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National Ag Day puts spotlight on critical nature of industry

Mark Newell, Ph.D., examines wheat as part of his small grains breeding research. Wheat represents one of the cornerstones of the global food foundation. (Photo courtesy of Noble Foundation.)

Every day of every year, American farmers and ranchers provide the food, feed and fiber that form the foundation of society. On March 19, society takes one day to say, “Thank you.”

Founded by the Agriculture Council of America in 1973, National Ag Day celebrates the vital role that the agricultural industry plays in providing safe, abundant food, clothing and countless other products to the United States and the world.

“Every American should understand how the food we eat and the seeming endless stream of goods from agriculture are produced,” said Bill Buckner, president and CEO of the Noble Foundation. “We should value the essential role of agriculture in maintaining a strong economy. Nothing is more fundamental to our existence than food and the land it springs from.”

The Noble Foundation, which is the nation’s largest nonprofit plant science and agriculture institution, joins numerous other organizations in celebrating National Ag Day.

Lloyd Noble established the Noble Foundation in 1945 to educate and encourage area farmers and ranchers to practice land stewardship and resource conservation. For almost seven decades, the Noble Foundation has provided education and expert counsel to agricultural producers, developed hardier plants for their fields and conducted industry-shaping research to advance agriculture.

“The Noble Foundation is one of many organizations focused on advancing agriculture worldwide,” Buckner said. “Support for our agricultural producers and the industry as a whole is pivotal because of the looming agriculture crisis.”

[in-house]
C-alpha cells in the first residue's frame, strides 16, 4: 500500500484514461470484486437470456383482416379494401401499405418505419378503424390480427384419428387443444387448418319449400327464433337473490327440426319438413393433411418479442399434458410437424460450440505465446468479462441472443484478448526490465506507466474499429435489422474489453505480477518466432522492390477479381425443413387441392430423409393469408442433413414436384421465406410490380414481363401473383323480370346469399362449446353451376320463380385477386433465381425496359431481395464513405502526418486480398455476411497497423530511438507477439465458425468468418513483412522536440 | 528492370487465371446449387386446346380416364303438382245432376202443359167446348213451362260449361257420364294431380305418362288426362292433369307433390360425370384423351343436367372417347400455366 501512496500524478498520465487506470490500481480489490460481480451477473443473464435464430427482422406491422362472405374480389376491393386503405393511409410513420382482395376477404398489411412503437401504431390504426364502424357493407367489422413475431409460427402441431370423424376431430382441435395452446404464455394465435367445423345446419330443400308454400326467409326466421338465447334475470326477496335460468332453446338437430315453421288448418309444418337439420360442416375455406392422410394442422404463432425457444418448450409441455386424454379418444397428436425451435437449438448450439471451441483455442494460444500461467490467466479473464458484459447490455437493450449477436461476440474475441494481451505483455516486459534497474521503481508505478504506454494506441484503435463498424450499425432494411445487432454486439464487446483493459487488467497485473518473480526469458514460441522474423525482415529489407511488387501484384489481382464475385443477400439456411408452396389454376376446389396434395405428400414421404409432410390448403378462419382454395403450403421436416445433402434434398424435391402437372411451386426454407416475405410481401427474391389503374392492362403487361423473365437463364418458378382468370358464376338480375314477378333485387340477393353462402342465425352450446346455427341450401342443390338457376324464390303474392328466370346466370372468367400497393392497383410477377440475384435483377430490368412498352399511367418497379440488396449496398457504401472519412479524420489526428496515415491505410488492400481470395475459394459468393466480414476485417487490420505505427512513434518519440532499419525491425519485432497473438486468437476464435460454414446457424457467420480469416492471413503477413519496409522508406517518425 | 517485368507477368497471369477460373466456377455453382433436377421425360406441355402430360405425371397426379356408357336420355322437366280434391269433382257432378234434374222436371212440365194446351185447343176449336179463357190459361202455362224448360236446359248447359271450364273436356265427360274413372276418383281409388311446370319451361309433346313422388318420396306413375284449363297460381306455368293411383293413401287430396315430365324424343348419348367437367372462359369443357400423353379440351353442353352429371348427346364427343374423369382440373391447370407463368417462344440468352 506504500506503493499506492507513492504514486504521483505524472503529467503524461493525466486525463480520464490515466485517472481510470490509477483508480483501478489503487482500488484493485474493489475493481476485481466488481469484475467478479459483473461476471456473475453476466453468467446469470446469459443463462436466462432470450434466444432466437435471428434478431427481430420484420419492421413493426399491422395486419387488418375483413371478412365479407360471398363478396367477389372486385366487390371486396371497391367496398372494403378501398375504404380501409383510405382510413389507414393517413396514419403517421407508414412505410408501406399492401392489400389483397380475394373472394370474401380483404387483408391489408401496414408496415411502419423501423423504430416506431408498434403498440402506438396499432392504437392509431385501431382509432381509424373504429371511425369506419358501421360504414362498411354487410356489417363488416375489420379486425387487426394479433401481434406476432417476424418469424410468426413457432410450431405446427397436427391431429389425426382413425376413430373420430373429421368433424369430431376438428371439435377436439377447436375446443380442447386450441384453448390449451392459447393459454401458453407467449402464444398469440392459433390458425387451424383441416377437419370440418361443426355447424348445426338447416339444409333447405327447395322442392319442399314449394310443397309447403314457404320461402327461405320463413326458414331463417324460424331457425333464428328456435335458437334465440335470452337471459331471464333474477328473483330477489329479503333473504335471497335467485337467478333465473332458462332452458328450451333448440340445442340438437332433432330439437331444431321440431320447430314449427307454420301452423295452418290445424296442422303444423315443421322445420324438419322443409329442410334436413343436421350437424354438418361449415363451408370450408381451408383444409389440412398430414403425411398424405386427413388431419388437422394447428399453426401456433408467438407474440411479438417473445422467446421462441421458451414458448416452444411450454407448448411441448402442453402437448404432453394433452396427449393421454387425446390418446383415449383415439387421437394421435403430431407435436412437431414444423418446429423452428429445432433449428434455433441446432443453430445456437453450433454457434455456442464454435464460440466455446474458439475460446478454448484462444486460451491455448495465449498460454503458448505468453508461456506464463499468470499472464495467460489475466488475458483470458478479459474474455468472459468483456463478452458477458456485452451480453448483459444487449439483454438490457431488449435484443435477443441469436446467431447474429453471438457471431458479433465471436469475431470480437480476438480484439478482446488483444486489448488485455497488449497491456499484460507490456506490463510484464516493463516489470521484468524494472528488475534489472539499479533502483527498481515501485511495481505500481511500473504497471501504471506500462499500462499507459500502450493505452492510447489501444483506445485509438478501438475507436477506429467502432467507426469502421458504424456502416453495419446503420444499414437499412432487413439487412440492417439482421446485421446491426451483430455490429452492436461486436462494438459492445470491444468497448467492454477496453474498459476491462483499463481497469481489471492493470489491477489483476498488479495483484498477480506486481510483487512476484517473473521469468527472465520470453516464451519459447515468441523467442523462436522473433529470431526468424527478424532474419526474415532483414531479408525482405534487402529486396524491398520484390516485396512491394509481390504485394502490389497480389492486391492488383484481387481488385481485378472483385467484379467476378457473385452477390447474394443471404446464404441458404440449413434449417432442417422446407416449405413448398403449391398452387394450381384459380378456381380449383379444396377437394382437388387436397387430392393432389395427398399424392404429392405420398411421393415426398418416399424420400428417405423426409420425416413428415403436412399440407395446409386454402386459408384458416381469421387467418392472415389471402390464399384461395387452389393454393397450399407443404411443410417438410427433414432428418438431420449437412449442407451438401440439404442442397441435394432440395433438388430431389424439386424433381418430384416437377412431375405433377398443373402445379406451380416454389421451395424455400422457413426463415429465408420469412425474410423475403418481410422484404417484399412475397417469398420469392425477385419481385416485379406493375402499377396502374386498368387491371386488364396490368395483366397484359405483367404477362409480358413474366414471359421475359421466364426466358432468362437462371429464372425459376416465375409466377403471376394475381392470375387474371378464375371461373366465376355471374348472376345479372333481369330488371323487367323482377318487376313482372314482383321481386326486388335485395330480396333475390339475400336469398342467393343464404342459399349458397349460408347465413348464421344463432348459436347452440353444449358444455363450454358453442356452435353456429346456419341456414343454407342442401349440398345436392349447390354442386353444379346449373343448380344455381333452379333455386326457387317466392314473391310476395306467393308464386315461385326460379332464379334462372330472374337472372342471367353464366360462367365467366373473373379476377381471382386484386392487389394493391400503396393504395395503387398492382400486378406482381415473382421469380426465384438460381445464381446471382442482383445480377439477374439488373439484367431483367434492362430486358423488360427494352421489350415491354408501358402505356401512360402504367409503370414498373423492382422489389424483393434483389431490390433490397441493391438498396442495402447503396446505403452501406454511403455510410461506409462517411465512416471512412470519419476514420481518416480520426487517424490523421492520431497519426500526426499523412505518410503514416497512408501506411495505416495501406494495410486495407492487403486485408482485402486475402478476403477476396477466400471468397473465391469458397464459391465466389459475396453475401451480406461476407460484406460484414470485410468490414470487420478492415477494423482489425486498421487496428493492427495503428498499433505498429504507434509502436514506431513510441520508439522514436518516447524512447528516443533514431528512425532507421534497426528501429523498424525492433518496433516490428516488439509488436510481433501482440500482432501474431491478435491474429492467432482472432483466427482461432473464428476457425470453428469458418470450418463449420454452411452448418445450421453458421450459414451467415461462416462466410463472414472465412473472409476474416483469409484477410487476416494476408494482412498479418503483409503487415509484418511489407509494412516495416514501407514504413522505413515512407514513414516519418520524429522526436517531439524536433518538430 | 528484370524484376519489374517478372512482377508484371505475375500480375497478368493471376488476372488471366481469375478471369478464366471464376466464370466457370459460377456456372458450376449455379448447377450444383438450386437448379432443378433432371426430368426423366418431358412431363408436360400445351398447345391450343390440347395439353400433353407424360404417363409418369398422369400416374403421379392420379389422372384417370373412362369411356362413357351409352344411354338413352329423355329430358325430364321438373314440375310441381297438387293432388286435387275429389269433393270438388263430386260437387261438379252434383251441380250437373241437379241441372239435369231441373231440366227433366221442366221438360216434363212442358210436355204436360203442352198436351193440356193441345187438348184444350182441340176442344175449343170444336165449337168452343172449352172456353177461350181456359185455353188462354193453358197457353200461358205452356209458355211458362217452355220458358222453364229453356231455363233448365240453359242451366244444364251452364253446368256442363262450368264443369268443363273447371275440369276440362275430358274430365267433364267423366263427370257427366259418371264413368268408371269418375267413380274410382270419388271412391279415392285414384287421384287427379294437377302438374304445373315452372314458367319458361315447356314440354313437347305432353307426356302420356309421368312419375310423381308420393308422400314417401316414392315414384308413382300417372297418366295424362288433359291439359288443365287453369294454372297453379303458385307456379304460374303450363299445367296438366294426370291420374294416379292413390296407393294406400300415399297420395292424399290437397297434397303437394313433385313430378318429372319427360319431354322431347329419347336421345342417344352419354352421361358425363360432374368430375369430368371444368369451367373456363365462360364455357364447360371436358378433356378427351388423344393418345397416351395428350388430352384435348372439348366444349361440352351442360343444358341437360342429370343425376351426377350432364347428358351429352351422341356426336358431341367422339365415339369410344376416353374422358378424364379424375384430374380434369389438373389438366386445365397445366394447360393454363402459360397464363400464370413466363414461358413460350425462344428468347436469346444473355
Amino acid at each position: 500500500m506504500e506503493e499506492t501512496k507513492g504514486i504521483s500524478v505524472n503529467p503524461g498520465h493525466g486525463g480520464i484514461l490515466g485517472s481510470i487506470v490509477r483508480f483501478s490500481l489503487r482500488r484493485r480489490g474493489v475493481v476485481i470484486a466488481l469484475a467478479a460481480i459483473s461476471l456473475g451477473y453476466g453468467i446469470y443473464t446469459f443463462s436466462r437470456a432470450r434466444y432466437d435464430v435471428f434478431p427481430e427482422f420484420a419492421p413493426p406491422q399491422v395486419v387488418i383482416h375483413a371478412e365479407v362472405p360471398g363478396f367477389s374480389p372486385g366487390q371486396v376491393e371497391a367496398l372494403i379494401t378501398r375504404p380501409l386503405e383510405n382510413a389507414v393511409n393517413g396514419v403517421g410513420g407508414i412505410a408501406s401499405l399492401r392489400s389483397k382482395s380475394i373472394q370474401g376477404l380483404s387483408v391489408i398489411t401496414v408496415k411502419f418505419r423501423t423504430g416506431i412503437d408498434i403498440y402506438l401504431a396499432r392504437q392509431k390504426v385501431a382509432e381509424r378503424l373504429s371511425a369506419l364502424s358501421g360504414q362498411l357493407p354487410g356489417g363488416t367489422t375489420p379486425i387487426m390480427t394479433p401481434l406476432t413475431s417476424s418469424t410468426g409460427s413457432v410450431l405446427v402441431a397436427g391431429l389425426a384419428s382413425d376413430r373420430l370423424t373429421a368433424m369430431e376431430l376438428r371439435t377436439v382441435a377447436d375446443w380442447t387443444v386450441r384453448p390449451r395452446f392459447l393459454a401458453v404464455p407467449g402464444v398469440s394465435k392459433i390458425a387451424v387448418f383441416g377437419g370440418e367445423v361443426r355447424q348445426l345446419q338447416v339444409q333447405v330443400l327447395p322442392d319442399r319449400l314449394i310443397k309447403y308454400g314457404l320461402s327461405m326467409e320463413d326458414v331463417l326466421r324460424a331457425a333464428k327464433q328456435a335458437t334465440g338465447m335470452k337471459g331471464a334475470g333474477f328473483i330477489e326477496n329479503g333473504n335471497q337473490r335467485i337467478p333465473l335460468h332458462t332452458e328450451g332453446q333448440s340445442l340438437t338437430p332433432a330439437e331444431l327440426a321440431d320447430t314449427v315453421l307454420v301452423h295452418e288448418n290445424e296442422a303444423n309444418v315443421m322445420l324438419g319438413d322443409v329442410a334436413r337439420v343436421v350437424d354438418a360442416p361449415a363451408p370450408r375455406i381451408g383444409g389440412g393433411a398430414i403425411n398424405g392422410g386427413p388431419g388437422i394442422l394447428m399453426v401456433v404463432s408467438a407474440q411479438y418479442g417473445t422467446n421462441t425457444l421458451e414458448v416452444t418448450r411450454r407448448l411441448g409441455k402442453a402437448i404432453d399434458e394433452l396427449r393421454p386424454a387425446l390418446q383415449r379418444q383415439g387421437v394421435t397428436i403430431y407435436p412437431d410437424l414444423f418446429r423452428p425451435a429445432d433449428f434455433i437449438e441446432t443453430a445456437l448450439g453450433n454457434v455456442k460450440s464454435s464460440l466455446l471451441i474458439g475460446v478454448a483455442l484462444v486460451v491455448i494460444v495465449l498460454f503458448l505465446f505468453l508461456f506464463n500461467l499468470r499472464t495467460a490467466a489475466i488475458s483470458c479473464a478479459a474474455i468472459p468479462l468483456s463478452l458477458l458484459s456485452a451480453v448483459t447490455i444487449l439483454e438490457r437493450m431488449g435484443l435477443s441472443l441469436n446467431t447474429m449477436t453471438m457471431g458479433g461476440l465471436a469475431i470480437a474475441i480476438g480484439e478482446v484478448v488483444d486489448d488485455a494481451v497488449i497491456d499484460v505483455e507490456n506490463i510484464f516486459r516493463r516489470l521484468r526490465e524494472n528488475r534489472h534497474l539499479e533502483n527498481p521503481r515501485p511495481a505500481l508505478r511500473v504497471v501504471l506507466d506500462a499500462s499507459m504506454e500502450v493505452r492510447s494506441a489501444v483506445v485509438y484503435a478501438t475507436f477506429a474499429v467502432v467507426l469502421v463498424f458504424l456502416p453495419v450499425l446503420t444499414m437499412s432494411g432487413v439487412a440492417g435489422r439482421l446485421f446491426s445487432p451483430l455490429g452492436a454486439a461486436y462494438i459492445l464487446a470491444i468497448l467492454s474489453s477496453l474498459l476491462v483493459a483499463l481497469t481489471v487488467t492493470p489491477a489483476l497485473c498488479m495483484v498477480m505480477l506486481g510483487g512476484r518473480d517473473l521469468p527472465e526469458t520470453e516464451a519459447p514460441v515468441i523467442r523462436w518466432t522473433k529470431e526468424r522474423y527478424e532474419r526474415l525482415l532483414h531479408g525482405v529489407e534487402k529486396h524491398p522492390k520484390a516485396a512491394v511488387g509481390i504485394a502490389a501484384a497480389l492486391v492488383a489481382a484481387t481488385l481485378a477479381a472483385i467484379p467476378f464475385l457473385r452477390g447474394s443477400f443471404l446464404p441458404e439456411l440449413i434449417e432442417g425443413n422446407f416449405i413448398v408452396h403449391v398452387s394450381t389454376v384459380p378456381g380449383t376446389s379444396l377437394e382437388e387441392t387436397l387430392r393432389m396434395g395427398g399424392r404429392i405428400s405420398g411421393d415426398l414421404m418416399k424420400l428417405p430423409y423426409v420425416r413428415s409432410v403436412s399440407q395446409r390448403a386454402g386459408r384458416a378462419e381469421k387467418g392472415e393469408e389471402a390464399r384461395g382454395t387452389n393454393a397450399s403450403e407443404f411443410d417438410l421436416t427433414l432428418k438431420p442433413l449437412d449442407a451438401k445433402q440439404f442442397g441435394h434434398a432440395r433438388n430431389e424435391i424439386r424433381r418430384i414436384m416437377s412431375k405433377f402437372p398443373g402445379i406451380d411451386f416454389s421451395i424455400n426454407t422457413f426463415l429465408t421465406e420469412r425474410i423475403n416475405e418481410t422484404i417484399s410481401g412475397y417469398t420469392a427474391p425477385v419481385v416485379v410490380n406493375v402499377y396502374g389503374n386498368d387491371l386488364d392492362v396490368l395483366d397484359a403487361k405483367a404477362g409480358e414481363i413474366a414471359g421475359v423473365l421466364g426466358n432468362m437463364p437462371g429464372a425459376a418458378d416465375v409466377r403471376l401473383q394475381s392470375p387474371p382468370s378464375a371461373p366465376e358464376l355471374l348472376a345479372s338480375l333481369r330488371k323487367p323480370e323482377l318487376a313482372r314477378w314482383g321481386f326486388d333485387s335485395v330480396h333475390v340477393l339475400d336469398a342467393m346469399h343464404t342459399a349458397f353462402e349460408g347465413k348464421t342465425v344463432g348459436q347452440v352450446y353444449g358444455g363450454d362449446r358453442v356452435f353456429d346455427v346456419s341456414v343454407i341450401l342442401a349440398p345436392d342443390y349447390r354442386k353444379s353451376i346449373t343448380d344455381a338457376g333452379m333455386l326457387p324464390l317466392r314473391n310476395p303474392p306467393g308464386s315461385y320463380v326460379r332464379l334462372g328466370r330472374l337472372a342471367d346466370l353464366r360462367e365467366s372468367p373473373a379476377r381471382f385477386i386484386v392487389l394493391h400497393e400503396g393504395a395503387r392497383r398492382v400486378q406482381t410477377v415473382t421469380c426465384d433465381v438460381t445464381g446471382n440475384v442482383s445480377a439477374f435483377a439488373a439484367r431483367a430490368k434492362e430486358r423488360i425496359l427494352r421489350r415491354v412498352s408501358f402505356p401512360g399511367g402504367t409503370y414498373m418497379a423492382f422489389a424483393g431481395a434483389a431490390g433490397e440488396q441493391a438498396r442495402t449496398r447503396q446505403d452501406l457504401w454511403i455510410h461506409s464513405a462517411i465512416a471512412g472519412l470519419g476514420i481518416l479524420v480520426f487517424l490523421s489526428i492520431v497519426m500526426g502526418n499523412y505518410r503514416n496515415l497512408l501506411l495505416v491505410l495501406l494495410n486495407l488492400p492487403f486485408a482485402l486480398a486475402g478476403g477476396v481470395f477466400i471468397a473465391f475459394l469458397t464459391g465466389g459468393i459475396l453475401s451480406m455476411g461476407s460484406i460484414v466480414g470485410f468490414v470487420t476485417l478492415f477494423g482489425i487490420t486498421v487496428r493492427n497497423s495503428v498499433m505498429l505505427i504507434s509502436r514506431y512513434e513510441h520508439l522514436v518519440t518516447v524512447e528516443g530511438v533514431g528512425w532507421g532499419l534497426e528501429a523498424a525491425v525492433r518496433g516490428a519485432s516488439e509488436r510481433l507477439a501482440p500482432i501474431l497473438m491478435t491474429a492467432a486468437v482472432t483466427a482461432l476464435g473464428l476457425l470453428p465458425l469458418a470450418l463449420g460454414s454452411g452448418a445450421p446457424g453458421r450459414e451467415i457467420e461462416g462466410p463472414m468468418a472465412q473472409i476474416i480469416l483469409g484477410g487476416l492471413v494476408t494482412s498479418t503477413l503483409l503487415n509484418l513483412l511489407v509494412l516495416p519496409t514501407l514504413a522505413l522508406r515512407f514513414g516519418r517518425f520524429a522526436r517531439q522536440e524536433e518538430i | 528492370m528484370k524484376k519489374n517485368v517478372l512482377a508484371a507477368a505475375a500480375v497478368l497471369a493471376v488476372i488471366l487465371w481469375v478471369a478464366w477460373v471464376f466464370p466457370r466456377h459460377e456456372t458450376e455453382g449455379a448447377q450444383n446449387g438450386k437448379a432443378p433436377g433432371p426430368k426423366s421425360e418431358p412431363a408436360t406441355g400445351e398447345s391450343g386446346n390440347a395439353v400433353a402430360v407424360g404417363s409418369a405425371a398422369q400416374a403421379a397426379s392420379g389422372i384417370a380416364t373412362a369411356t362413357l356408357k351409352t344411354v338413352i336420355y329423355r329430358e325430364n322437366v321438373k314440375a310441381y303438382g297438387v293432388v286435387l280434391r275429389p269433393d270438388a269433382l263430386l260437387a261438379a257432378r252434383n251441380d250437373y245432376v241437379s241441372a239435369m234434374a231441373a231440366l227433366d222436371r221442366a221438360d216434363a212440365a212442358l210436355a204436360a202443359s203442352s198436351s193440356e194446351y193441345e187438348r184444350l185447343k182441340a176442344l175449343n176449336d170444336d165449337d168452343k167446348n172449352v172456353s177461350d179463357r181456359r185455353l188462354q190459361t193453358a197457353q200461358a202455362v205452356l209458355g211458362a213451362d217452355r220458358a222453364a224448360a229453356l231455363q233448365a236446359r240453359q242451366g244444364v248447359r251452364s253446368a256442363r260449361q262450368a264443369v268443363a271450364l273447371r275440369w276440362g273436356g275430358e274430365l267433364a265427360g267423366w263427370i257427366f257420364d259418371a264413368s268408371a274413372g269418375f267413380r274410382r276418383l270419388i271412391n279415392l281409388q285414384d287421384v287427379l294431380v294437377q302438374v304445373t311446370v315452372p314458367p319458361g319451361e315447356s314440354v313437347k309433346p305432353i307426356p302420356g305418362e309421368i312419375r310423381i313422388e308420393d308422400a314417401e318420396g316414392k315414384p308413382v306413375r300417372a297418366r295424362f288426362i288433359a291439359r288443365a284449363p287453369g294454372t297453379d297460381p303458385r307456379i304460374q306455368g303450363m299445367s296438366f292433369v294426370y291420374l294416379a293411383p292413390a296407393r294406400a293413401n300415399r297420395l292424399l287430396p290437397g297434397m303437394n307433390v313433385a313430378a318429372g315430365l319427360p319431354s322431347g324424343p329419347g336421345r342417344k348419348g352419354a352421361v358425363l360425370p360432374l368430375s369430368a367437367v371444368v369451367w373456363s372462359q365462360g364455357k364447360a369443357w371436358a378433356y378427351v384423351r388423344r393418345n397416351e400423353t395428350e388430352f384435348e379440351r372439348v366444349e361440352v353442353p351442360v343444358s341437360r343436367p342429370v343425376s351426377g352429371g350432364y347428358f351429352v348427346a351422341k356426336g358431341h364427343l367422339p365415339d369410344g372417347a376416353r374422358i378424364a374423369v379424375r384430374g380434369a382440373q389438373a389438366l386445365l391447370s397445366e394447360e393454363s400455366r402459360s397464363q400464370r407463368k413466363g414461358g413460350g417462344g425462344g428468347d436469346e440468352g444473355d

Currently, global population stands at 7 billion people with more than 1 billion individuals already classified as “malnourished.” Food riots are becoming more frequent.

Through the course of the next 40 years, the Earth’s total population will bulge to more than 9 billion, meaning that global agricultural producers will need to increase food production by 70 percent to meet demand.

At face value, the challenge is daunting enough, but the agriculture crisis is compounded by decreased availability of quality land (due to increased desertification and urban sprawl), decreased water and soil resources, and the need for more efficient fertilizer and pesticide use.

“These are real challenges that will affect us all. We cannot run from them. We must face them together,” Buckner said. “We must increase our commitment to agricultural research and our support to our farmers and ranchers. That is why we celebrate National Ag Day. These men and women are the stewards of the land. For generations, they have provided safe, affordable, abundant food for our families. In the next generation, they will have to do even more.”

Date: 4/15/2013


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